Although the Army and Navy have said they want to give their forces UAV capability, unmanned aerial vehicles do not appear to have had a high priority. After the Army terminated the Hunter program in 1996, it placed seven Hunter systems (with eight air vehicles apiece) in storage. It has since used most of two of those systems for training, and their performance has been considered outstanding. Nevertheless, the Army appears unwilling to use those systems to give its corps and division commanders UAV capability (although it did use Hunter systems during operations in Kosovo). By reorganizing its existing Hunter assets and buying a little more equipment, the Army could equip 10 divisions with Hunter systems of four air vehicles each and four corps with systems of six air vehicles each.

For their part, the Navy and Marine Corps have been operating Pioneer UAVs since the 1980s and are looking for a replacement. They are testing several UAVs with VTOL capability to fulfill their requirements, but the Navy does not plan to commit funds to buy a new system until at least 2003. This option would acquire greater UAV capability than the Navy now plans.

The option would have several disadvantages, however. The first is the uncertain state of some UAV technology. The Army recently revised its requirements for tactical UAVs. During the fall of 1999, it held a flight competition of several UAV systems to determine which one could meet its revised requirements. The Shadow 200, built by the AAI Corporation, won that competition. But whether the Army will require more development of that system is not yet clear.

A second disadvantage is that using Hunter UAVs to provide reconnaissance for Army divisions and corps could impose a burden on those units. Hunters typically require a large amount of equipment and personnel to operate them. The Army expects that new UAV systems will be easier to support. However, reducing the size of Hunter systems may be possible with some modest changes and upgrades.

Third, the Army ultimately wants to use the same type of UAV to provide reconnaissance and surveillance at the brigade, division, and corps levels. Using Hunter and Shadow would mean having two different types of UAVs for those missions. But fielding a system to provide reconnaissance to divisions and corps might take the Army at least five years. The service could deploy Hunters within several months at a relatively low cost as an interim measure.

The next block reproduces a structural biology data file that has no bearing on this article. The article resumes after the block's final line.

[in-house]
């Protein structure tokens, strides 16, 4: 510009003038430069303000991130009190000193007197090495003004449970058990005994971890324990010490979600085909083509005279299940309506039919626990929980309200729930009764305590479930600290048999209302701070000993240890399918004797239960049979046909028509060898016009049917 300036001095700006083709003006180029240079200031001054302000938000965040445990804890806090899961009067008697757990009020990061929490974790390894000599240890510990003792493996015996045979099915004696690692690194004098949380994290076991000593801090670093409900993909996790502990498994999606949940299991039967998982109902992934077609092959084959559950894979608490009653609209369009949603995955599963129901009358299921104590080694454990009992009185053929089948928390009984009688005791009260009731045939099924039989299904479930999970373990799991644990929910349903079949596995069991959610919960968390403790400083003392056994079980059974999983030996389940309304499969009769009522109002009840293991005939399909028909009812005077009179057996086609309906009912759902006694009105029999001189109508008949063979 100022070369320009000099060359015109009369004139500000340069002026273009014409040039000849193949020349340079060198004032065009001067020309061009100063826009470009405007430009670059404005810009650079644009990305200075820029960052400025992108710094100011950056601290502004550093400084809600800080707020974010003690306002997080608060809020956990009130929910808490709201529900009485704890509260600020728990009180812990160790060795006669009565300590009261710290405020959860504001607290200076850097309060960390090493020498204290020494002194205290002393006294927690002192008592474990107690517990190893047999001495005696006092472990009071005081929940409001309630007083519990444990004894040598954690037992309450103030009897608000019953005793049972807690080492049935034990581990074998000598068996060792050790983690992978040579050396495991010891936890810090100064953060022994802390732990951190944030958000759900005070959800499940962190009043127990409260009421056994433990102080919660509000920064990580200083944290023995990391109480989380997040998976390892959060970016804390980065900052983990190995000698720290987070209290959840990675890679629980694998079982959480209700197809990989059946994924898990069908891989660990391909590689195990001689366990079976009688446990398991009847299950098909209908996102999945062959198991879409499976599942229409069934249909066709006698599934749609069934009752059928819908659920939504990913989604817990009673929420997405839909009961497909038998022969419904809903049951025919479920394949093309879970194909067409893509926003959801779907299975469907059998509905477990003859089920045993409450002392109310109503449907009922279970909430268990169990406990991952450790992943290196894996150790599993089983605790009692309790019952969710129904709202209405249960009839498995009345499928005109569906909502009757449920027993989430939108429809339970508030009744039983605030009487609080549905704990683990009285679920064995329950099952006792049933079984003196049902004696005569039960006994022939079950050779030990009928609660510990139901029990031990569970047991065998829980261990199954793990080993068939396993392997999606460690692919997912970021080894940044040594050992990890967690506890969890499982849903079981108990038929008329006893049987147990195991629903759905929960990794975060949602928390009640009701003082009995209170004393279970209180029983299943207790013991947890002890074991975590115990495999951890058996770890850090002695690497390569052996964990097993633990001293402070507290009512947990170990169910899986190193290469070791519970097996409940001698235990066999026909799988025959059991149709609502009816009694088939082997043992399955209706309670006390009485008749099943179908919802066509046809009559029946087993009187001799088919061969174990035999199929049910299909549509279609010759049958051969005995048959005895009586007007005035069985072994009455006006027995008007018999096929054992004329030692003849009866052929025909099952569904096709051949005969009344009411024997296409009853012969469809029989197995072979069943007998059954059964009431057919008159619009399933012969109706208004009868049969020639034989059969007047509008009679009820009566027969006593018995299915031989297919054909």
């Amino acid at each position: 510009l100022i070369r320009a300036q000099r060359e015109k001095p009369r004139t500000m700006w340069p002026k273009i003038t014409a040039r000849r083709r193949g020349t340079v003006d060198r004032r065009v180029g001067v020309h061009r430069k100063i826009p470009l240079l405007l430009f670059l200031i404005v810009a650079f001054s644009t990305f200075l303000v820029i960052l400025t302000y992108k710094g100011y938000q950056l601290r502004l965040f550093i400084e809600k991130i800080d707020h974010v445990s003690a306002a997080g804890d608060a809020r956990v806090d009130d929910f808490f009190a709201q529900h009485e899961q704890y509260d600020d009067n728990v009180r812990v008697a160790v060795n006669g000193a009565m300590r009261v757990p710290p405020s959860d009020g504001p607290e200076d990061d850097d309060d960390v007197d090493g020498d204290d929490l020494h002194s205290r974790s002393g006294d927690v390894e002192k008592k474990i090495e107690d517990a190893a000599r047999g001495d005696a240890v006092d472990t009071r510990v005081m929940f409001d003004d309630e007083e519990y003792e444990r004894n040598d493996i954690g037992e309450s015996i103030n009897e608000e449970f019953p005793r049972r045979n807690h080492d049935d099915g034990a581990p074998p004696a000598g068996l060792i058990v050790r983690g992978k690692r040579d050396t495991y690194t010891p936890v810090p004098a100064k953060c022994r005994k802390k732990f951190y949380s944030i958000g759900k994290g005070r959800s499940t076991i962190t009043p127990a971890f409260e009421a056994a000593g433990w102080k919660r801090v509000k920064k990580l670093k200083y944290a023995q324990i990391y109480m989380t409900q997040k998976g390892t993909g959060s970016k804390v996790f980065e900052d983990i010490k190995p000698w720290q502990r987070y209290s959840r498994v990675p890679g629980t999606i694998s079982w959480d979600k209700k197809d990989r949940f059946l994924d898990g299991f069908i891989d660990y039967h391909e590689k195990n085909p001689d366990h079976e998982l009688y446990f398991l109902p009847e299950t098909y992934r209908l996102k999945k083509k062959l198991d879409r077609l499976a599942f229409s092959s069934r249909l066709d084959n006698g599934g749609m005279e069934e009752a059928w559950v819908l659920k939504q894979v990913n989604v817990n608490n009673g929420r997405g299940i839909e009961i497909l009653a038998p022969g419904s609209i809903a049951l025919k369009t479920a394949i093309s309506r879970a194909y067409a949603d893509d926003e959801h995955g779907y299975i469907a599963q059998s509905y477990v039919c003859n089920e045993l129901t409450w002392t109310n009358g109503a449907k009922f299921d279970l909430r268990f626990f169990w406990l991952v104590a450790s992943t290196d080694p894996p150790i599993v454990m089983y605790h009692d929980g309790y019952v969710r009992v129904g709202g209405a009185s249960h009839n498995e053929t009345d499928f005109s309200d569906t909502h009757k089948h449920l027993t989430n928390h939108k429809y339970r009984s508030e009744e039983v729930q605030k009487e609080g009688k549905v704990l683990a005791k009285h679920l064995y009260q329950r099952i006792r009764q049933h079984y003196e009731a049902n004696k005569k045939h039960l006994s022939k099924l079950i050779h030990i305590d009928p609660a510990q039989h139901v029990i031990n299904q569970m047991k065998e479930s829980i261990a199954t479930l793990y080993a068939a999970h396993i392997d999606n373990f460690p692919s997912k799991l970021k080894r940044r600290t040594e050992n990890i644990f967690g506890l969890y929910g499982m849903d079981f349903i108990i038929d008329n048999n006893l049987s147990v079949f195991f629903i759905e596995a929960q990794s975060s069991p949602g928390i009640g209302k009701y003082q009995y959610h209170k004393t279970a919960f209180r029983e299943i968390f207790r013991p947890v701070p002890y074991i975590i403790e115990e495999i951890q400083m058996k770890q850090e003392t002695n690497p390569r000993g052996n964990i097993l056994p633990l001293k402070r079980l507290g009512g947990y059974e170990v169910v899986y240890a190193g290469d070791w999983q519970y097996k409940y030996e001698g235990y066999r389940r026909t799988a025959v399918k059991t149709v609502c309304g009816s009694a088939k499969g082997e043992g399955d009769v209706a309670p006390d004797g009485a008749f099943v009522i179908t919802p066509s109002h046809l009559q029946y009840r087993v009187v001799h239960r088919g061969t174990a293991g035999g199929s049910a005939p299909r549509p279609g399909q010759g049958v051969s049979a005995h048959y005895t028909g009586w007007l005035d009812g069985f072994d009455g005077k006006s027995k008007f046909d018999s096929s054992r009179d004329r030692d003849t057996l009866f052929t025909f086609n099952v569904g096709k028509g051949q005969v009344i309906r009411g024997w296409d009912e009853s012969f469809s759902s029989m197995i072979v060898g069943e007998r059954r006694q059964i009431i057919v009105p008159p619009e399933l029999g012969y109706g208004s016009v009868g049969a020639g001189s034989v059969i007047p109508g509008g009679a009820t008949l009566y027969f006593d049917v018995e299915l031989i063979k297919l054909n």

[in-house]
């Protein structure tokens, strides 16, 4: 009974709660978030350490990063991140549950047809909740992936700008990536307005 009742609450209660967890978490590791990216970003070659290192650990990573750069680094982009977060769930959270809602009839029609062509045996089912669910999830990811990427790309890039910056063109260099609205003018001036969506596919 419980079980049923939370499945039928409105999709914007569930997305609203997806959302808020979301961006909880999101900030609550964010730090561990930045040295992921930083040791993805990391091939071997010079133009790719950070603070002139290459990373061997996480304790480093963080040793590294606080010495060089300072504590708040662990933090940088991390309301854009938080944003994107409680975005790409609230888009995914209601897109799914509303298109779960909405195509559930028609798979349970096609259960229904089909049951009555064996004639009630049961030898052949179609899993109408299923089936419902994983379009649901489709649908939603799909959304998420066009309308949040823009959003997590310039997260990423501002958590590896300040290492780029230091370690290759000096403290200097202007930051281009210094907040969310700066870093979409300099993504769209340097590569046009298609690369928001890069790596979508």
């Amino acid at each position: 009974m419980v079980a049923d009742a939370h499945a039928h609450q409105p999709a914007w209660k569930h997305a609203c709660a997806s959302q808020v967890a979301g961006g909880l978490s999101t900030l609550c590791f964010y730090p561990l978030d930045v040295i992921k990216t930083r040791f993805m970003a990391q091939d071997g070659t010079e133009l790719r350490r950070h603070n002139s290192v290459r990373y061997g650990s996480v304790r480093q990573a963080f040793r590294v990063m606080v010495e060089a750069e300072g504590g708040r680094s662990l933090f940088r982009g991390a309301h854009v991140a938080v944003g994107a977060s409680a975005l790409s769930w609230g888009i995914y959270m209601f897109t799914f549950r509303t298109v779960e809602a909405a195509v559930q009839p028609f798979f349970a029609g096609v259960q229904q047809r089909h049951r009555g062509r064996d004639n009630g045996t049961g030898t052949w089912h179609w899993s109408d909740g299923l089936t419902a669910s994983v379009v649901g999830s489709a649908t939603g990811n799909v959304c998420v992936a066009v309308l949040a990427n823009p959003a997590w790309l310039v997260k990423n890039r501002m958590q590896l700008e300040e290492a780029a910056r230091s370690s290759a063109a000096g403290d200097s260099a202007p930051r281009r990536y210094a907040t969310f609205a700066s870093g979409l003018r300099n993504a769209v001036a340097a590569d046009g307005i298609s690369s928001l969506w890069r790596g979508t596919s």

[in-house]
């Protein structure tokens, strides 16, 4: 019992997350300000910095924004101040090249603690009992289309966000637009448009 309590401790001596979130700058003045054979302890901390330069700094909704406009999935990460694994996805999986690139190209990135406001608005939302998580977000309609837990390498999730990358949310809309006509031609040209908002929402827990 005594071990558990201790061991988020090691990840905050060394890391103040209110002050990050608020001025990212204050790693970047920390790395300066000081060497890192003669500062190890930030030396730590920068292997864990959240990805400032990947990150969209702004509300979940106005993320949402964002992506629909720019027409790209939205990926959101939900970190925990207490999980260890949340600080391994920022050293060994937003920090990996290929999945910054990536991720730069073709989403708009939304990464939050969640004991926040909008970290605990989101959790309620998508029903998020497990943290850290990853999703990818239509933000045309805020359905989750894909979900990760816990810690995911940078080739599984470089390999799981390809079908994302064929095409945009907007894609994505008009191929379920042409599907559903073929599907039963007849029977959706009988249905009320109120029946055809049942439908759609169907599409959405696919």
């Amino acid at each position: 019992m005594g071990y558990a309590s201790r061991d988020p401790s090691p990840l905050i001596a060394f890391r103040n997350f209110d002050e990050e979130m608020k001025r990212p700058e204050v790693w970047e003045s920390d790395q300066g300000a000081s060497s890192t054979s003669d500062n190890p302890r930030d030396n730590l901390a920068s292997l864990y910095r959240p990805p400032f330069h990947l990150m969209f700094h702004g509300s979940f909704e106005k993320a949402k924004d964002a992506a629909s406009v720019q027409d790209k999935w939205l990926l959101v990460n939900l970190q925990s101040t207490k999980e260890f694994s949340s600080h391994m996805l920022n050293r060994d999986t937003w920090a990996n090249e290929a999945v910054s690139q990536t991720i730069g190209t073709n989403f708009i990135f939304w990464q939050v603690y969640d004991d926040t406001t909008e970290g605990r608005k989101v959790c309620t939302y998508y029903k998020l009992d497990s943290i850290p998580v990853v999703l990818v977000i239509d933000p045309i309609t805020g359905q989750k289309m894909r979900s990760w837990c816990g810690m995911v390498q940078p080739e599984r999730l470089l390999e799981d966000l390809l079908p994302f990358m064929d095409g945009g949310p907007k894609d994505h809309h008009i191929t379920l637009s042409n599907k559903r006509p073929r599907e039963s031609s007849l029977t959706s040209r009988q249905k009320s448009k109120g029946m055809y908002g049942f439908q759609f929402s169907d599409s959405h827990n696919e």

Option 3-12
Convert the Four Oldest Trident Submarines to Carry Conventional Land-Attack Missiles

Costs or Savings (-)
(Millions of dollars)


2001 0       0      
2002 0 0
2003 850 380
2004 860 620
2005 110 410
2001-2005 1,820 1,410
2001-2010 3,290 3,090

Rethinking the Trident Force (Study), July 1993.

The Navy currently deploys 18 Trident strategic submarines, which carry nuclear-armed ballistic missiles. Ten of those submarines have D5 missiles, and the other eight are fitted with older C4 missiles, which are less accurate and have a shorter range than D5s. The Navy plans to upgrade four of the C4 submarines over the next seven years so they can carry D5 missiles. It plans to retire the other four submarines (the Ohio, Michigan, Florida, and Georgia), which are the oldest Tridents. However, once they were refueled, those submarines would still have 22 to 25 years of useful life. Consequently, some defense analysts, Members of Congress, and Navy officials have proposed converting those submarines from carrying nuclear-armed ballistic missiles to carrying conventional land-attack missiles and special-operations forces.